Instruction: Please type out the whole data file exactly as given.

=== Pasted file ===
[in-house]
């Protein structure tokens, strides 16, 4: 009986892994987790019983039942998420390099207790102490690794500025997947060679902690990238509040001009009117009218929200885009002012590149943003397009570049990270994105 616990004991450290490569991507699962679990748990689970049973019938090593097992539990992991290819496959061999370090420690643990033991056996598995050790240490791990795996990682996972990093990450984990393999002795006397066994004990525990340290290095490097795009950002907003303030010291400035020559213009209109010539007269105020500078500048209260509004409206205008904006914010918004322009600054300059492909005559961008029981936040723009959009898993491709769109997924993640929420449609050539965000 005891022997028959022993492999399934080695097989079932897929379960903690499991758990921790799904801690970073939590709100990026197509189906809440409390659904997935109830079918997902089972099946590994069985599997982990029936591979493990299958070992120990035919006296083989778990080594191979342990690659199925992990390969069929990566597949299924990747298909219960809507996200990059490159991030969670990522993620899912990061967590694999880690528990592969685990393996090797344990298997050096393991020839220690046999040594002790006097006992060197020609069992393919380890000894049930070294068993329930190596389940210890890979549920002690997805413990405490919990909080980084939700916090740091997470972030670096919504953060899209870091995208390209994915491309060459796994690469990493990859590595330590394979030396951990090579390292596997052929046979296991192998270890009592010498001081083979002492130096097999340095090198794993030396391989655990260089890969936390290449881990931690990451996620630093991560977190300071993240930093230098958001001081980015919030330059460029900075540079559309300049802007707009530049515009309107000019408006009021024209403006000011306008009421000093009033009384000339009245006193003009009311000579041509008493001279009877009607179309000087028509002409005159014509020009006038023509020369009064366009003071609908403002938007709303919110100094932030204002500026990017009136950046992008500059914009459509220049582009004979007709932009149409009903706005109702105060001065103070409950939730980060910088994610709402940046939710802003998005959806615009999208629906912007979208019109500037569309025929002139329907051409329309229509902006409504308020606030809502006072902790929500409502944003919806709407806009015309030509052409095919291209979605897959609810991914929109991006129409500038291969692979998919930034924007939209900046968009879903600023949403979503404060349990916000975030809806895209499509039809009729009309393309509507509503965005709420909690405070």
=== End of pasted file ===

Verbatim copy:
[in-house]
């Protein structure tokens, strides 16, 4: 009986892994987790019983039942998420390099207790102490690794500025997947060679902690990238509040001009009117009218929200885009002012590149943003397009570049990270994105 616990004991450290490569991507699962679990748990689970049973019938090593097992539990992991290819496959061999370090420690643990033991056996598995050790240490791990795996990682996972990093990450984990393999002795006397066994004990525990340290290095490097795009950002907003303030010291400035020559213009209109010539007269105020500078500048209260509004409206205008904006914010918004322009600054300059492909005559961008029981936040723009959009898993491709769109997924993640929420449609050539965000 005891022997028959022993492999399934080695097989079932897929379960903690499991758990921790799904801690970073939590709100990026197509189906809440409390659904997935109830079918997902089972099946590994069985599997982990029936591979493990299958070992120990035919006296083989778990080594191979342990690659199925992990390969069929990566597949299924990747298909219960809507996200990059490159991030969670990522993620899912990061967590694999880690528990592969685990393996090797344990298997050096393991020839220690046999040594002790006097006992060197020609069992393919380890000894049930070294068993329930190596389940210890890979549920002690997805413990405490919990909080980084939700916090740091997470972030670096919504953060899209870091995208390209994915491309060459796994690469990493990859590595330590394979030396951990090579390292596997052929046979296991192998270890009592010498001081083979002492130096097999340095090198794993030396391989655990260089890969936390290449881990931690990451996620630093991560977190300071993240930093230098958001001081980015919030330059460029900075540079559309300049802007707009530049515009309107000019408006009021024209403006000011306008009421000093009033009384000339009245006193003009009311000579041509008493001279009877009607179309000087028509002409005159014509020009006038023509020369009064366009003071609908403002938007709303919110100094932030204002500026990017009136950046992008500059914009459509220049582009004979007709932009149409009903706005109702105060001065103070409950939730980060910088994610709402940046939710802003998005959806615009999208629906912007979208019109500037569309025929002139329907051409329309229509902006409504308020606030809502006072902790929500409502944003919806709407806009015309030509052409095919291209979605897959609810991914929109991006129409500038291969692979998919930034924007939209900046968009879903600023949403979503404060349990916000975030809806895209499509039809009729009309393309509507509503965005709420909690405070």